By Richard Black
Environment correspondent, BBC News website
Elephants and the ivory trade come under the spotlight as the Convention on International Trade in Endangered Species (CITES) summit opens.
Countries are looking to improve protection for animals and plants
Just prior to the opening, a committee voted that a limited sale of stockpiled ivory from southern Africa to Japan could go ahead.
Some African countries want a 20-year ban on trading ivory.
The two-week meeting in The Hague will also seek protection for the sawfish, cedar, and some corals.
Conservation groups are targeting China's tiger farming business.
The three-yearly CITES meetings set restrictions on trade in species regarded as endangered or threatened.
This year's summit on the 32-year old treaty brings 175 national delegations to The Hague, along with other UN agencies, and conservation and animal welfare organisations.
Two starkly different approaches to the largely banned ivory trade will be up for discussion.
Threatened organisms listed on three appendices depending on level of risk
Appendix 1 - all international trade banned
Appendix 2 - international trade monitored and regulated
Appendix 3 - trade bans by individual governments, others asked to assist
"Uplisting" - moving organism to a more protective appendix, "downlisting" - the reverse
Conferences of the Parties (COPs) held every three years
CITES administered by UN Environment Programme (Unep)
Kenya and Mali are seeking a total 20-year moratorium, while Botswana and Namibia are seeking increased exports.
CITES has twice before granted southern African countries the right to export ivory from stockpiles to Asia.
Concerns over mechanisms for monitoring the trade had prevented the second sale, approved in 2002, from taking place.
But on the eve of the meeting, a technical committee decided that mechanisms to monitor poaching in Africa were sufficiently effective, and that Japan had established proper safeguards to ensure only the designated ivory was imported. South Africa, Botswana and Namibia will sell 60 tonnes to the Asian nation.
Conservationists believe any extension in legal exports will fuel the already substantial illegal trade.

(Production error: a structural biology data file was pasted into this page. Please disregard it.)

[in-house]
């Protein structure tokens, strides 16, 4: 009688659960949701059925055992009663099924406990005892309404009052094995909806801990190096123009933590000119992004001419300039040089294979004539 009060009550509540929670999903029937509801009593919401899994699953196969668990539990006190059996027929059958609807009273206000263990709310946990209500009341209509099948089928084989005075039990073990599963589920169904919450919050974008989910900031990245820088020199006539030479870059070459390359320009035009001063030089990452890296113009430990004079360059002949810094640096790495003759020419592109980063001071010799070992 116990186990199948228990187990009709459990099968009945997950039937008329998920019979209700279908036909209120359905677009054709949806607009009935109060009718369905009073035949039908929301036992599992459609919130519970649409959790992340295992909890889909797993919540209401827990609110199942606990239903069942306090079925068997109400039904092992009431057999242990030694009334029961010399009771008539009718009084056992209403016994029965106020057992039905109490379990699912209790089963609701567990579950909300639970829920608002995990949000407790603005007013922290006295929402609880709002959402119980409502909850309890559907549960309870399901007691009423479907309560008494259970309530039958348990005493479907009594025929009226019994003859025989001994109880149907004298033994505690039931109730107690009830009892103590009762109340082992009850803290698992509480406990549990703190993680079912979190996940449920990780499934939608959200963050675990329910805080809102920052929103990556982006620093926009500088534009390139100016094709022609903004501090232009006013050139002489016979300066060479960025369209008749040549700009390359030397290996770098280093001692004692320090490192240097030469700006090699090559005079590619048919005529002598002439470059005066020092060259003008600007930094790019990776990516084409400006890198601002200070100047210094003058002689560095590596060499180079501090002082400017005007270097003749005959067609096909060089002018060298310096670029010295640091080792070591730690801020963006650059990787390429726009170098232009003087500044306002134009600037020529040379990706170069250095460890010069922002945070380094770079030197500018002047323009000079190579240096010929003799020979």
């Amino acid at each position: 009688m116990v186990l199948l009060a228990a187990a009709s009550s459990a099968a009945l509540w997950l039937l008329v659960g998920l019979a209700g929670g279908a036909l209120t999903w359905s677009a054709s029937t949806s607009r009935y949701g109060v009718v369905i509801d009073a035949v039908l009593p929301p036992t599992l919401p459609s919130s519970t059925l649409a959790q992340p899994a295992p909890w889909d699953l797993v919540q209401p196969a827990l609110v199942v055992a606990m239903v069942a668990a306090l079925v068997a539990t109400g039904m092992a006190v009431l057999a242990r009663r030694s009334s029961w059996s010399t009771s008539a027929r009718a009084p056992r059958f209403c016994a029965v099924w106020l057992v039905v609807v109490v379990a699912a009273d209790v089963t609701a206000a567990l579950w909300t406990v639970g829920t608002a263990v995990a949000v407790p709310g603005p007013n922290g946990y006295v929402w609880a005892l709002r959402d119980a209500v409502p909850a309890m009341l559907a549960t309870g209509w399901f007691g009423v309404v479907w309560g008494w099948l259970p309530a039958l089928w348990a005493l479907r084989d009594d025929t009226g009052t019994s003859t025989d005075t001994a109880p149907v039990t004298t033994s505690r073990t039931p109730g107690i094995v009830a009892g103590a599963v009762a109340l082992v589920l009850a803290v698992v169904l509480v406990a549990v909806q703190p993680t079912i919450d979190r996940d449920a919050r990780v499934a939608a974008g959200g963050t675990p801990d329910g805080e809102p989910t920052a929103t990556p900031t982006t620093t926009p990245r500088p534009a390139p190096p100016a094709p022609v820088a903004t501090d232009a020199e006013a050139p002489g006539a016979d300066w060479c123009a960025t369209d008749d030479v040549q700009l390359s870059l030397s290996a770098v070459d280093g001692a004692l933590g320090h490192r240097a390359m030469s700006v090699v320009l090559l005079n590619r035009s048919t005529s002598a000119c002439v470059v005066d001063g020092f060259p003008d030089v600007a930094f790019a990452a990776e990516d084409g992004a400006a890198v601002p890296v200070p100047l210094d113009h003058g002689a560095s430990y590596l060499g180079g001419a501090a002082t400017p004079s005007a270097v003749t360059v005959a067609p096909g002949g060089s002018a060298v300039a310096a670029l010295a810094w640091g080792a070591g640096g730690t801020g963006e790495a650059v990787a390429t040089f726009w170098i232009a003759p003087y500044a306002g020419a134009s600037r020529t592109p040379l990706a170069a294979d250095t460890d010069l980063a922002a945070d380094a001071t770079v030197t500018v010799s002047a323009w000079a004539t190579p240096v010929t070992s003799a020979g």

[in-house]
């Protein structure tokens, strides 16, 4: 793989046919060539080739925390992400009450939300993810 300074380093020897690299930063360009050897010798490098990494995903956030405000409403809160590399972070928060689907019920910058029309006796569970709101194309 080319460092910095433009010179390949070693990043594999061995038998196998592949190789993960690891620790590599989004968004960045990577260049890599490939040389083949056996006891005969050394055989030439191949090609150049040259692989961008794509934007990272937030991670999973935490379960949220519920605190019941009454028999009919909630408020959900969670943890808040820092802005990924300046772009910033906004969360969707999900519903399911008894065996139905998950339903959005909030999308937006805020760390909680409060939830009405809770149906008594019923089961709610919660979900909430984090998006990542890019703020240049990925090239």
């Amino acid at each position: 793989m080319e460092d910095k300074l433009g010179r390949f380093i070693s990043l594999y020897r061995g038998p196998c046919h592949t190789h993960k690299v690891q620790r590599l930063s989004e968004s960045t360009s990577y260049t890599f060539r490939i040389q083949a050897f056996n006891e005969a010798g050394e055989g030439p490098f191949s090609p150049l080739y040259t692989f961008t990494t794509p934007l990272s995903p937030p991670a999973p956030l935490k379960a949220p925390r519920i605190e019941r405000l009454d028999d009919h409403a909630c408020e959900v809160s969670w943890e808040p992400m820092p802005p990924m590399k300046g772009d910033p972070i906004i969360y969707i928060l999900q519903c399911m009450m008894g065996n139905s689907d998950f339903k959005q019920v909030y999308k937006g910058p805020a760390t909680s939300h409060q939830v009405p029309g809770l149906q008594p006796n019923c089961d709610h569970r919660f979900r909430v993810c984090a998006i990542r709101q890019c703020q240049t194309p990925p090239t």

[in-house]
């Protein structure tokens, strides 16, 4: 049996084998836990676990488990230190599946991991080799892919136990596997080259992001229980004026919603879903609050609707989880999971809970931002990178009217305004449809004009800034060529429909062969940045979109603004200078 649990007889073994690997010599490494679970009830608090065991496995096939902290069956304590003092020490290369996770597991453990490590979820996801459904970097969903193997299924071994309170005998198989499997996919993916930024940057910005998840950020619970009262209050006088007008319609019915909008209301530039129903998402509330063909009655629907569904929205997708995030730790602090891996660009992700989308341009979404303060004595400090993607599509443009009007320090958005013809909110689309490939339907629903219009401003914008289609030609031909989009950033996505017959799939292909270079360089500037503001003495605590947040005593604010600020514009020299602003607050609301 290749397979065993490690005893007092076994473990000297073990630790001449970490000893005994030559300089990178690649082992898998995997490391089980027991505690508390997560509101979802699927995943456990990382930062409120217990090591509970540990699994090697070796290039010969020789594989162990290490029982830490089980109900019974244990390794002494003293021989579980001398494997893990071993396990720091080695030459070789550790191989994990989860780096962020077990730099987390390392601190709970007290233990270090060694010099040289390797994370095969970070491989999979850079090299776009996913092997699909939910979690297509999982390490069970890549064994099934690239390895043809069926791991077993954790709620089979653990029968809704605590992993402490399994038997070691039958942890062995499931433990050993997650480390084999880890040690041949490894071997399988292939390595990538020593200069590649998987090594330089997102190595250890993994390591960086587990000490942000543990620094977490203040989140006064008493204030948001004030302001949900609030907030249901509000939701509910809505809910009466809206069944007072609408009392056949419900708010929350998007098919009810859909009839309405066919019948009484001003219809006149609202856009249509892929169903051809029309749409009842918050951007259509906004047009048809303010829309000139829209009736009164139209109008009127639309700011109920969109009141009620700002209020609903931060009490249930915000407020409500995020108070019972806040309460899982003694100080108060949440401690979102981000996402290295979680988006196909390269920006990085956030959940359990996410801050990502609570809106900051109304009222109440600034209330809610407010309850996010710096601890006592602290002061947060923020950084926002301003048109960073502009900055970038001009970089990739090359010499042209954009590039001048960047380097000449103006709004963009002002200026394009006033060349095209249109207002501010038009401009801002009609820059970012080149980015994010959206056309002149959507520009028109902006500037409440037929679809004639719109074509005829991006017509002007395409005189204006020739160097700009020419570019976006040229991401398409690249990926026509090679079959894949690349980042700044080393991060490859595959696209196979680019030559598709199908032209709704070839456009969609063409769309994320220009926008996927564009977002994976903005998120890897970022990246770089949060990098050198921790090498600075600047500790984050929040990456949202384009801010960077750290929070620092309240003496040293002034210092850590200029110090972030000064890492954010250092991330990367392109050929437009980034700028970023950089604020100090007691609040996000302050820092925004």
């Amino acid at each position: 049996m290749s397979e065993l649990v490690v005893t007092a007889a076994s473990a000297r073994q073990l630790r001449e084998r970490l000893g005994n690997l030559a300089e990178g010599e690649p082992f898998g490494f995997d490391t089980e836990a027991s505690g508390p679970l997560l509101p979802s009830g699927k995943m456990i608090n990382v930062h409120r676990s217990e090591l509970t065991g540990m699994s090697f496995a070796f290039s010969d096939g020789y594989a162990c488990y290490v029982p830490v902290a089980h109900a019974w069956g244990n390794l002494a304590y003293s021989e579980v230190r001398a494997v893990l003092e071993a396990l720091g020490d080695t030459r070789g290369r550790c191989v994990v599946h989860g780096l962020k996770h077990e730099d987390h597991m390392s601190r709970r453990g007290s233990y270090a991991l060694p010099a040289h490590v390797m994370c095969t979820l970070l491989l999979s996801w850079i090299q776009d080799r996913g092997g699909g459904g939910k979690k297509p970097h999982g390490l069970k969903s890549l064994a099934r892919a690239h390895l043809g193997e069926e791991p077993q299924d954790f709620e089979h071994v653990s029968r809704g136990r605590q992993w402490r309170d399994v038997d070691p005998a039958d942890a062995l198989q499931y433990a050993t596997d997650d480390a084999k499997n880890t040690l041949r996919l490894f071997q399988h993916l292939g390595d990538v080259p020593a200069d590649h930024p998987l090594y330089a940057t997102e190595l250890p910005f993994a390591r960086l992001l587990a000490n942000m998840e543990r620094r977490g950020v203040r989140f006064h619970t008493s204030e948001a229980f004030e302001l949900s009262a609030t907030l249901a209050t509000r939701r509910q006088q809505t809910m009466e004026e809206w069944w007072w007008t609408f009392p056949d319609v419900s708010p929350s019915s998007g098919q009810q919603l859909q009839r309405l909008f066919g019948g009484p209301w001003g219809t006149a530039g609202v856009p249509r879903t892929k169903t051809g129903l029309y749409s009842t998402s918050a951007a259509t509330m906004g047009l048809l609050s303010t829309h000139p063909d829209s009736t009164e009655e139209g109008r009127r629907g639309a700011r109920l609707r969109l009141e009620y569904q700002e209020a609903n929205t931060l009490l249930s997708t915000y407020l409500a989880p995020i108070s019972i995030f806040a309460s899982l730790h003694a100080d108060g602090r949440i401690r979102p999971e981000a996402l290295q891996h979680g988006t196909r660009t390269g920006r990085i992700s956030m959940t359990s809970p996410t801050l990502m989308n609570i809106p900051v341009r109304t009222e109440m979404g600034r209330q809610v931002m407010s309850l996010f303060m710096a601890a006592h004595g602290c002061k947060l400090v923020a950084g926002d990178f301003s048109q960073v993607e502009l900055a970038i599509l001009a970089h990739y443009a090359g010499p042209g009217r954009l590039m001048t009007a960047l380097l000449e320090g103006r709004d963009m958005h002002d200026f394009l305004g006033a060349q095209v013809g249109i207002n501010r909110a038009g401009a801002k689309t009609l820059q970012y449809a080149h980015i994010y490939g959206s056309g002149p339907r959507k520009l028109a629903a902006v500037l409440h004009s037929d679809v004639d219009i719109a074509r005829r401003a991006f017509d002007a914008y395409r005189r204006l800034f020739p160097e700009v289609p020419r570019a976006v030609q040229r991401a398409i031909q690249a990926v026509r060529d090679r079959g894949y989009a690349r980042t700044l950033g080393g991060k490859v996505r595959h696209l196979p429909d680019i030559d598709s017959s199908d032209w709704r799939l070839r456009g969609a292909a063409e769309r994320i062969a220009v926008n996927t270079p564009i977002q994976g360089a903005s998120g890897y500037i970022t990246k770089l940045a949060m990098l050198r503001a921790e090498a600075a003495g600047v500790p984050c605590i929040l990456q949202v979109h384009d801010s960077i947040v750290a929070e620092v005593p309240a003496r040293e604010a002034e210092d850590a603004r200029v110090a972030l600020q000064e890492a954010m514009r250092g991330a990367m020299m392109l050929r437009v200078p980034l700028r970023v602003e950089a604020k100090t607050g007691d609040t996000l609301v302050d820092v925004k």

"Every time CITES even talks about relaxing the ivory ban, poaching goes up," said Peter Pueschel of the International Fund for Animal Welfare (Ifaw).
A recent report from the wildlife trade monitoring organisation Traffic said there were now 92 seizures of illegal ivory seizures each month.
All at sea
Fresh from a string of defeats at the International Whaling Commission in Alaska, Japan is trying another route to an expansion of whaling by asking CITES to review restrictions on trading whale meat.
Conservation and animal welfare organisations are also alarmed by China's bid for a relaxation of rules on trading products from tiger farms which have sprung up in recent decades.
"If you open up a legal trade in tiger parts, it opens up a huge demand which can obviously cause problems for the wild populations," observed Dave Eastham, head of wildlife at the World Society for the Protection of Animals (WSPA).
The list of life-forms for which governments are seeking extra protection is dominated by marine organisms.
The sawfish, hunted for its spectacular rostrum (snout), the porbeagle shark, and the spiny dogfish (whose meat is sold in British fish and chip shops under the name rock salmon) are all being depleted fast.
Red and pink corals, extracted principally in Asia and the Mediterranean and exported mainly to the US for use in necklaces, are also on the target list of conservation-minded governments.
However, there is opposition to listing some of these species, notably from the UN Food and Agriculture Organization (FAO) which feels effective fisheries management would be a better and less bureaucratic option.
On land, protection is being sought for some rosewood and cedar trees. Pau Brazil, whose wood is used in top-of-the-range violin bows, may also gain protection.
One long-term issue likely to divide delegates is a proposal that development and poverty concerns should be taken into account when deciding CITES restrictions.